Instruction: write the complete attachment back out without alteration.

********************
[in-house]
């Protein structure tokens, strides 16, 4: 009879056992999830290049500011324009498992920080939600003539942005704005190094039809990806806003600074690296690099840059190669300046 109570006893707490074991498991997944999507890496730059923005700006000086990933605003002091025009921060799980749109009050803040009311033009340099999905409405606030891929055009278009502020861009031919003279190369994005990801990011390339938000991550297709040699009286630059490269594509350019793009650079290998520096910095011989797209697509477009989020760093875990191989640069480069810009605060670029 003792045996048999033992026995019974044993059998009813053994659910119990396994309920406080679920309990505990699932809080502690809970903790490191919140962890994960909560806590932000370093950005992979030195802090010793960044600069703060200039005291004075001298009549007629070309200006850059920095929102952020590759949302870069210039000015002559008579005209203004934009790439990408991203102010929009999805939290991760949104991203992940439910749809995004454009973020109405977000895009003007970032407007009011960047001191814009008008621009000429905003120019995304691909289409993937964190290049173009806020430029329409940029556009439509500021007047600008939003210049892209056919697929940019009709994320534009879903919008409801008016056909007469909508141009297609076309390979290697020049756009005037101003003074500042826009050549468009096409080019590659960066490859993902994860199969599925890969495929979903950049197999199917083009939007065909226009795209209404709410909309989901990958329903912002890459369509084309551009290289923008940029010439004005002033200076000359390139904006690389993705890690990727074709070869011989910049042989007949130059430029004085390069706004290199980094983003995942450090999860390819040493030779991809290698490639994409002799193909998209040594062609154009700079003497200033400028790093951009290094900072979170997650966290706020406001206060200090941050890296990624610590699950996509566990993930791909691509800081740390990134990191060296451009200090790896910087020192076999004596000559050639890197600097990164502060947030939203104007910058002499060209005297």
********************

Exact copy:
[in-house]
């Protein structure tokens, strides 16, 4: 009879056992999830290049500011324009498992920080939600003539942005704005190094039809990806806003600074690296690099840059190669300046 109570006893707490074991498991997944999507890496730059923005700006000086990933605003002091025009921060799980749109009050803040009311033009340099999905409405606030891929055009278009502020861009031919003279190369994005990801990011390339938000991550297709040699009286630059490269594509350019793009650079290998520096910095011989797209697509477009989020760093875990191989640069480069810009605060670029 003792045996048999033992026995019974044993059998009813053994659910119990396994309920406080679920309990505990699932809080502690809970903790490191919140962890994960909560806590932000370093950005992979030195802090010793960044600069703060200039005291004075001298009549007629070309200006850059920095929102952020590759949302870069210039000015002559008579005209203004934009790439990408991203102010929009999805939290991760949104991203992940439910749809995004454009973020109405977000895009003007970032407007009011960047001191814009008008621009000429905003120019995304691909289409993937964190290049173009806020430029329409940029556009439509500021007047600008939003210049892209056919697929940019009709994320534009879903919008409801008016056909007469909508141009297609076309390979290697020049756009005037101003003074500042826009050549468009096409080019590659960066490859993902994860199969599925890969495929979903950049197999199917083009939007065909226009795209209404709410909309989901990958329903912002890459369509084309551009290289923008940029010439004005002033200076000359390139904006690389993705890690990727074709070869011989910049042989007949130059430029004085390069706004290199980094983003995942450090999860390819040493030779991809290698490639994409002799193909998209040594062609154009700079003497200033400028790093951009290094900072979170997650966290706020406001206060200090941050890296990624610590699950996509566990993930791909691509800081740390990134990191060296451009200090790896910087020192076999004596000559050639890197600097990164502060947030939203104007910058002499060209005297």